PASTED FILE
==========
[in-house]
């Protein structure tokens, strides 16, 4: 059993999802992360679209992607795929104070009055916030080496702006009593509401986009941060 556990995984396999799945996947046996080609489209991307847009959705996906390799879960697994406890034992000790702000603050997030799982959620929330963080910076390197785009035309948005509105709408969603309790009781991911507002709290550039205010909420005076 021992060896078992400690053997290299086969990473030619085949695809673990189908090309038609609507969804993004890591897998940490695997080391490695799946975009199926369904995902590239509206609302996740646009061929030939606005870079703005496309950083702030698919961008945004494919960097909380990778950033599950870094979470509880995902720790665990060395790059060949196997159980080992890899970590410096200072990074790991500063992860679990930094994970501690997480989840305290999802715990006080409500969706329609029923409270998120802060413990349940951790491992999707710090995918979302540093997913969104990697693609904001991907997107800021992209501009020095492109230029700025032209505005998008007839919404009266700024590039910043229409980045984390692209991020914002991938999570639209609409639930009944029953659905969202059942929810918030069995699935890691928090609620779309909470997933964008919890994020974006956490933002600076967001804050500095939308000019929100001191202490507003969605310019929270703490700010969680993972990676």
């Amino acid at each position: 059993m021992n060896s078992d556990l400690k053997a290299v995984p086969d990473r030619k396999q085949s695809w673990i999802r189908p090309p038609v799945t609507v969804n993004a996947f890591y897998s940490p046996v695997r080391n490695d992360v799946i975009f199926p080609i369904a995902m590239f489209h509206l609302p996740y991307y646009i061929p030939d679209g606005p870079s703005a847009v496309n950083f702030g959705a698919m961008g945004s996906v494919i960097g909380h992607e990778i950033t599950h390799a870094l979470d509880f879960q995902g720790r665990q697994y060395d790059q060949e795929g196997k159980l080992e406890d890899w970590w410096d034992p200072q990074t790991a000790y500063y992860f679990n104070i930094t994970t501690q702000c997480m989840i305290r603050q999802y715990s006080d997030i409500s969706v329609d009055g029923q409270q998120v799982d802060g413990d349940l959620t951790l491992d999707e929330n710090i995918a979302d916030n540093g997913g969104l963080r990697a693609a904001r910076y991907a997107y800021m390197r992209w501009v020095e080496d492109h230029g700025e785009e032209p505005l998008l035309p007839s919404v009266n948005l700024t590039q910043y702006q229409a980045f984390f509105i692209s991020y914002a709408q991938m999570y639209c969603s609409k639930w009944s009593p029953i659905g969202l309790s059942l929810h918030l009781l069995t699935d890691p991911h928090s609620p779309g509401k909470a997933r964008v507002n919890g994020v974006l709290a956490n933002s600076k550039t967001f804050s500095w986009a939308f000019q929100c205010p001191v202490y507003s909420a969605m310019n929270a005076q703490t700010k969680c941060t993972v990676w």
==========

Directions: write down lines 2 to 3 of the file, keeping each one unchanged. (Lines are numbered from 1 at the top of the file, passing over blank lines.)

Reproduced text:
């Protein structure tokens, strides 16, 4: 059993999802992360679209992607795929104070009055916030080496702006009593509401986009941060 556990995984396999799945996947046996080609489209991307847009959705996906390799879960697994406890034992000790702000603050997030799982959620929330963080910076390197785009035309948005509105709408969603309790009781991911507002709290550039205010909420005076 021992060896078992400690053997290299086969990473030619085949695809673990189908090309038609609507969804993004890591897998940490695997080391490695799946975009199926369904995902590239509206609302996740646009061929030939606005870079703005496309950083702030698919961008945004494919960097909380990778950033599950870094979470509880995902720790665990060395790059060949196997159980080992890899970590410096200072990074790991500063992860679990930094994970501690997480989840305290999802715990006080409500969706329609029923409270998120802060413990349940951790491992999707710090995918979302540093997913969104990697693609904001991907997107800021992209501009020095492109230029700025032209505005998008007839919404009266700024590039910043229409980045984390692209991020914002991938999570639209609409639930009944029953659905969202059942929810918030069995699935890691928090609620779309909470997933964008919890994020974006956490933002600076967001804050500095939308000019929100001191202490507003969605310019929270703490700010969680993972990676």
């Amino acid at each position: 059993m021992n060896s078992d556990l400690k053997a290299v995984p086969d990473r030619k396999q085949s695809w673990i999802r189908p090309p038609v799945t609507v969804n993004a996947f890591y897998s940490p046996v695997r080391n490695d992360v799946i975009f199926p080609i369904a995902m590239f489209h509206l609302p996740y991307y646009i061929p030939d679209g606005p870079s703005a847009v496309n950083f702030g959705a698919m961008g945004s996906v494919i960097g909380h992607e990778i950033t599950h390799a870094l979470d509880f879960q995902g720790r665990q697994y060395d790059q060949e795929g196997k159980l080992e406890d890899w970590w410096d034992p200072q990074t790991a000790y500063y992860f679990n104070i930094t994970t501690q702000c997480m989840i305290r603050q999802y715990s006080d997030i409500s969706v329609d009055g029923q409270q998120v799982d802060g413990d349940l959620t951790l491992d999707e929330n710090i995918a979302d916030n540093g997913g969104l963080r990697a693609a904001r910076y991907a997107y800021m390197r992209w501009v020095e080496d492109h230029g700025e785009e032209p505005l998008l035309p007839s919404v009266n948005l700024t590039q910043y702006q229409a980045f984390f509105i692209s991020y914002a709408q991938m999570y639209c969603s609409k639930w009944s009593p029953i659905g969202l309790s059942l929810h918030l009781l069995t699935d890691p991911h928090s609620p779309g509401k909470a997933r964008v507002n919890g994020v974006l709290a956490n933002s600076k550039t967001f804050s500095w986009a939308f000019q929100c205010p001191v202490y507003s909420a969605m310019n929270a005076q703490t700010k969680c941060t993972v990676w």